Just like its famous cousin off the coast of Florida – the infamous Bermuda Triangle – the Devil’s Sea, which is situated near Miyake Island, and approximately one hundred kilometers south of Japan’s capital city of Tokyo, can also claim to be responsible for hundreds of deaths and disappearances under very curious and disturbing circumstances.
On this latter point, Richard Freeman, the author of many books on strange creatures, formerly a British zoo-keeper, and an expert in dragon lore and mythology, makes a very intriguing observation on the admittedly highly controversial issue of whether or not at least some dragon legends might have a degree of basis in reality:
“Back in 1979 Peter Dickinson wrote a book that was titled The Flight of Dragons. Dickinson had come up with this idea – an excellent theory, in fact – that real-life dragons did exist and that they were the descendants of dinosaurs such as the Tyrannosaurus Rex. Dickinson suggested that these animals developed large, expanded stomachs that would fill with hydrogen gas, which would come from a combination of hydrochloric acid found in the juices of the digestive system that would then mix with calcium found in the bones of their prey.”
Freeman continues: “Then, from there, the hydrogen – a lighter-than-air gas – allowed these creatures to take to the skies and then control their flight by burning off the excess gas in the form of flame. Anyone seeing this would be seeing the closest thing to the image of the dragon that we all know and love. Dickinson’s theory is an excellent one, and may well be a perfect explanation for sightings of real dragons – in times past, and perhaps today, I believe.”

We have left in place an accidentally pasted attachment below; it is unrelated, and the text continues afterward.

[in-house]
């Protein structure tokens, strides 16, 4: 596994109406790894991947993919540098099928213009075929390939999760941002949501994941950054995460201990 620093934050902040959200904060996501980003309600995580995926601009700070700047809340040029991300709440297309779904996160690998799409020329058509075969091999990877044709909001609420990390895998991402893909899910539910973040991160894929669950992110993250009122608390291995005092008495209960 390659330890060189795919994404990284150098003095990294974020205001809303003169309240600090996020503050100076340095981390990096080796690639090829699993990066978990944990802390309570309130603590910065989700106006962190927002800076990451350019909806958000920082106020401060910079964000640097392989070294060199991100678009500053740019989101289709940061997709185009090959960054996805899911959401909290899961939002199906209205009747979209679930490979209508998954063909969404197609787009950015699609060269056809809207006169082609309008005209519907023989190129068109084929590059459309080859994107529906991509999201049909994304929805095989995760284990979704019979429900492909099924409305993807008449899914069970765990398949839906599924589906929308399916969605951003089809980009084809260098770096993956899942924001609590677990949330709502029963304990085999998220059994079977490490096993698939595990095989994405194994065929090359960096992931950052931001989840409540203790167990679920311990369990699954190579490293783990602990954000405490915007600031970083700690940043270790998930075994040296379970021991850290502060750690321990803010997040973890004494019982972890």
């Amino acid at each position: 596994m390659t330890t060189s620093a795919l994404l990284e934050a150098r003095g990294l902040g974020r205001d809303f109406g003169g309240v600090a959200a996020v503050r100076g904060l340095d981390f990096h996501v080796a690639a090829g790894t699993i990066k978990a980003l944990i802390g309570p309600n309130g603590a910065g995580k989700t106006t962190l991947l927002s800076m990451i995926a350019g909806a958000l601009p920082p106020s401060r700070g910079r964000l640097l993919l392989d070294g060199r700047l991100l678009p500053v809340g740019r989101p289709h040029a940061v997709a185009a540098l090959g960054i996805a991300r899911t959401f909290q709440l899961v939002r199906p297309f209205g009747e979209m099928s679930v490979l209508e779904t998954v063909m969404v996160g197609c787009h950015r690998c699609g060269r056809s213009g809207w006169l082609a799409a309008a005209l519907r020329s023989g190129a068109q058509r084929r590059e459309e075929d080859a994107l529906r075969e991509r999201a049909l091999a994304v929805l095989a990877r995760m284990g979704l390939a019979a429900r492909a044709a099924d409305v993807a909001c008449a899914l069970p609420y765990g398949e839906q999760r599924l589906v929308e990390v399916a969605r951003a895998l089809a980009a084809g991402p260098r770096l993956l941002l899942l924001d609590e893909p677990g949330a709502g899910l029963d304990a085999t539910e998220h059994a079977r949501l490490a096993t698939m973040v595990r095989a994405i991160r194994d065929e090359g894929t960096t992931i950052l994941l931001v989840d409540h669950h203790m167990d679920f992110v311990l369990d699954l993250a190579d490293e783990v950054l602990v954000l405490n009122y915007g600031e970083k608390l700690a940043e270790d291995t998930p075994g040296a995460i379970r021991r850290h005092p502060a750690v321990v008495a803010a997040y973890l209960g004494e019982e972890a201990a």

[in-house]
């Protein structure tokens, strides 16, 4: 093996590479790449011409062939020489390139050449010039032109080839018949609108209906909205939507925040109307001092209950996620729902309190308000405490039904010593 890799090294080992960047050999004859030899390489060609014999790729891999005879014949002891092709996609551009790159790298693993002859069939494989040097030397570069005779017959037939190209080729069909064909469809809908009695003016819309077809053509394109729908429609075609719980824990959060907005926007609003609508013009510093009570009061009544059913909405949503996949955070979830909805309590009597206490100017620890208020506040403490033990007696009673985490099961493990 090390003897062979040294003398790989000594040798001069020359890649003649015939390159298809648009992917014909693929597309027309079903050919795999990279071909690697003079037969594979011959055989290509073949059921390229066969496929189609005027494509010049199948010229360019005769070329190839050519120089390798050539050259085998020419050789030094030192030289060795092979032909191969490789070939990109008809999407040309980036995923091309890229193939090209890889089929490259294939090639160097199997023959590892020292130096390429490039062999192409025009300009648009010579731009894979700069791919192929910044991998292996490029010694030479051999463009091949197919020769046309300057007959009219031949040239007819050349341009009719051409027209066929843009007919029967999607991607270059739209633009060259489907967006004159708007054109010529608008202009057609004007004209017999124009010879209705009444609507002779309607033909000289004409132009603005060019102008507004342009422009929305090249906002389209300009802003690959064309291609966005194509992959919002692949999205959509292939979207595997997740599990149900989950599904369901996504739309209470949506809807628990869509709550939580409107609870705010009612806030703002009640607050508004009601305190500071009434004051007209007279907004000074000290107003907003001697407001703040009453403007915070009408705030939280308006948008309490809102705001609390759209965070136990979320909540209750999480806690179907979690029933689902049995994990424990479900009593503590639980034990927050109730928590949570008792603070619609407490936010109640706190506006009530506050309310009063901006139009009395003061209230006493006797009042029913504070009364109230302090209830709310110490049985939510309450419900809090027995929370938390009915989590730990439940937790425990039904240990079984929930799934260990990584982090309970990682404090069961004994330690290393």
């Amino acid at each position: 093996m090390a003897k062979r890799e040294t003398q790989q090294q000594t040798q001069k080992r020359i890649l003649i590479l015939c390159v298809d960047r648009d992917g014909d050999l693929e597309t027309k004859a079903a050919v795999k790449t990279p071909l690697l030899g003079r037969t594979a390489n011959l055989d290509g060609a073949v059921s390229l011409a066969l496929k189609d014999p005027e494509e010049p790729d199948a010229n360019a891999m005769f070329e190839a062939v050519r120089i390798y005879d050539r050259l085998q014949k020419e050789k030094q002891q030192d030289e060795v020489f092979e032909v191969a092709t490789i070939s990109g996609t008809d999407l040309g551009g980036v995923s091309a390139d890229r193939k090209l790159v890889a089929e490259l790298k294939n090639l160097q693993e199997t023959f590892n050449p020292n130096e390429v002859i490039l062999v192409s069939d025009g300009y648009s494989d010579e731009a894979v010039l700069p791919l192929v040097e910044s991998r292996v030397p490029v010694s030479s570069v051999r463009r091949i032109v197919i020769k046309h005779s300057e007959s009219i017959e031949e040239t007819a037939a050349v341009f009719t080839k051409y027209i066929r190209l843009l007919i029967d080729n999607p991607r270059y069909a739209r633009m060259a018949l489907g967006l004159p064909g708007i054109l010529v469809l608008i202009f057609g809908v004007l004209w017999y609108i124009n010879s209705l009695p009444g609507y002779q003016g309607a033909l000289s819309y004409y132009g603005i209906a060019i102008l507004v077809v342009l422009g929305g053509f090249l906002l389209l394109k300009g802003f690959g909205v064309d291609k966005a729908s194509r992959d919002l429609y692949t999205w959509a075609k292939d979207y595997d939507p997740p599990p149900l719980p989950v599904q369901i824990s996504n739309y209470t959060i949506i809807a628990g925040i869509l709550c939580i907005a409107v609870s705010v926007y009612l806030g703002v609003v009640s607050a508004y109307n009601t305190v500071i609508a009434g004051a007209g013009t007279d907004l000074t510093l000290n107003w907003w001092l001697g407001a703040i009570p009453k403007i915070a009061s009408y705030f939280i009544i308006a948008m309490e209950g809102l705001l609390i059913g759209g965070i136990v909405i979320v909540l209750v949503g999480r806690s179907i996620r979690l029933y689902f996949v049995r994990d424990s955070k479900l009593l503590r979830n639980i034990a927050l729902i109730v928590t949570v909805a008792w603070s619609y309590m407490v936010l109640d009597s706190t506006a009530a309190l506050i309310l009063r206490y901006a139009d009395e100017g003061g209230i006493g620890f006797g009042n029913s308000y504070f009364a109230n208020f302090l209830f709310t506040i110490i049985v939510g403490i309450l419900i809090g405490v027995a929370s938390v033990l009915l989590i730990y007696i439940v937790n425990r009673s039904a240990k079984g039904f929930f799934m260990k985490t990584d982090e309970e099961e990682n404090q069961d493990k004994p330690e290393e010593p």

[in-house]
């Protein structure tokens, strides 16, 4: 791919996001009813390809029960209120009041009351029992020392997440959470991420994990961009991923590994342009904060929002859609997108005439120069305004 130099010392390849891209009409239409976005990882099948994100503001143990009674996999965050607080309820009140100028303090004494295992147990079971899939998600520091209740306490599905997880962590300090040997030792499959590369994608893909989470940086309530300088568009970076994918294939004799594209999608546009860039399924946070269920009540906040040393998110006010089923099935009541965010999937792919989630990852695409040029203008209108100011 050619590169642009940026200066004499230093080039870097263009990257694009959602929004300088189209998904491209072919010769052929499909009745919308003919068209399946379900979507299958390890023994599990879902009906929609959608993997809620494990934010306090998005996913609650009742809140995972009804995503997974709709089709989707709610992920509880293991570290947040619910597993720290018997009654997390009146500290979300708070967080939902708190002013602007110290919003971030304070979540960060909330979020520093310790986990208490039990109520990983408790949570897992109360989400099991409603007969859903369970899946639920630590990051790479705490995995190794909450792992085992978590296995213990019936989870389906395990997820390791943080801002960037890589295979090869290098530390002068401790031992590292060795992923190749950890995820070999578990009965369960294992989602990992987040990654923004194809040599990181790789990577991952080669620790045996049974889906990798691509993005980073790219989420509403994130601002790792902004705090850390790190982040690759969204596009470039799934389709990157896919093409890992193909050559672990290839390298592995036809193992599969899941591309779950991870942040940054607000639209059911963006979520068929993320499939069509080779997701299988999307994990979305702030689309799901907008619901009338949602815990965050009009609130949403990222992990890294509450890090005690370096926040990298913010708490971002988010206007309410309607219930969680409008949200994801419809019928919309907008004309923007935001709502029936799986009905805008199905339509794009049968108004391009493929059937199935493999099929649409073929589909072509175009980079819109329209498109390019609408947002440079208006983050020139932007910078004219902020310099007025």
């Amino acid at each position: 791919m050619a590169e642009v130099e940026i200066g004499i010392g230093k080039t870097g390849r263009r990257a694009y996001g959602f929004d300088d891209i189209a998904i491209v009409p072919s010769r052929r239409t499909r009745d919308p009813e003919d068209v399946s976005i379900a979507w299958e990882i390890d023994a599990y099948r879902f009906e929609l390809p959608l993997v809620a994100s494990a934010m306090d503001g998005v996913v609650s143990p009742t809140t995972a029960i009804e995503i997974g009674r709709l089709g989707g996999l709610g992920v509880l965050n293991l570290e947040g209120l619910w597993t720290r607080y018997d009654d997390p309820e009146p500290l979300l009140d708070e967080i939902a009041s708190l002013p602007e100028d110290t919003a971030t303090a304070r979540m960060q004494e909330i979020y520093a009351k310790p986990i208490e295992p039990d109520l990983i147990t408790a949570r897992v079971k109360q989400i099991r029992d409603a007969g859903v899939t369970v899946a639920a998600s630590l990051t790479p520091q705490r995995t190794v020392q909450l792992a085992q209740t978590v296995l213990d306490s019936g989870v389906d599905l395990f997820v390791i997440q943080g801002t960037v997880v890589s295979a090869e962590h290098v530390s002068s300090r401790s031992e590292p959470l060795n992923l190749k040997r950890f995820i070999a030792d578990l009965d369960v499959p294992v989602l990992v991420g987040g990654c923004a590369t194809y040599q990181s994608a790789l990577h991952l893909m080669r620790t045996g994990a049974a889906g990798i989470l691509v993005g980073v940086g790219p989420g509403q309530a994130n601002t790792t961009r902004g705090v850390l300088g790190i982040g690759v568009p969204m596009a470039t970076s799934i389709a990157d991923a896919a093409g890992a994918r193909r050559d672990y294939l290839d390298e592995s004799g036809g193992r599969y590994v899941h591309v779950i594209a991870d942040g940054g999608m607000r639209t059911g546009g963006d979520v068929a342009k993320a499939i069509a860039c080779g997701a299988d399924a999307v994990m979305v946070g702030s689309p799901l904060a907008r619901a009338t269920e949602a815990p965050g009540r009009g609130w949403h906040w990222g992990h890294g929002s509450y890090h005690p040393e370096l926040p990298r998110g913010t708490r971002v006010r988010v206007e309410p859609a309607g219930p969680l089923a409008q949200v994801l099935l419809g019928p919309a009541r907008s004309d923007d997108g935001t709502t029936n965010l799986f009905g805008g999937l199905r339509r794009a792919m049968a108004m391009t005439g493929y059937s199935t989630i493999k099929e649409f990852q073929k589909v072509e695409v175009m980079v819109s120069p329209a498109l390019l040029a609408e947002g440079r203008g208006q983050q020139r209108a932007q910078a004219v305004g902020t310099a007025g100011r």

Freeman’s final words on the matter: “The dragon has its teeth and claws deep into the collective psyche of mankind, and it’s not about to let go. Our most ancient fear still stalks the earth today. Beware: this is no fairytale. When your parents told you that there were no such things as dragons, they lied.”
Richard Freeman’s undeniably captivating and thought-provoking revelations are made all the more remarkable by the experience of one Toksiaki Lang, a Japanese pilot, who claimed that while flying over the Devil’s Sea in 1944 and engaged in aerial combat with U.S. forces, he caught brief sight of an immense sea-serpent-type monster swimming the waters at high speed, with its long neck standing proudly and loftily as it did so.
But, what makes Lang’s story so notable is that he described the approximately 150-foot-long, dark green-colored beast as possessing a pair of immense, triangular wings that seemed to help keep its mighty bulk afloat as it ploughed and stormed its way through the turbulent waters. A huge, serpent-like animal sporting two, large, angled wings: surely a better description of a dragon one would be very hard to ever capture.
Could it really be the case that there is more – actually far more – to dragons than mere myth, folklore and legend? Might they, incredibly and against just about all the odds, be all too real? Perhaps, given that substantial parts of our world still remain seldom explored, and particularly so the deeper oceans, we should not write off the dragon so quickly…
Nick Redfern’s latest book, The World’s Weirdest Places, is available now from New Page Books.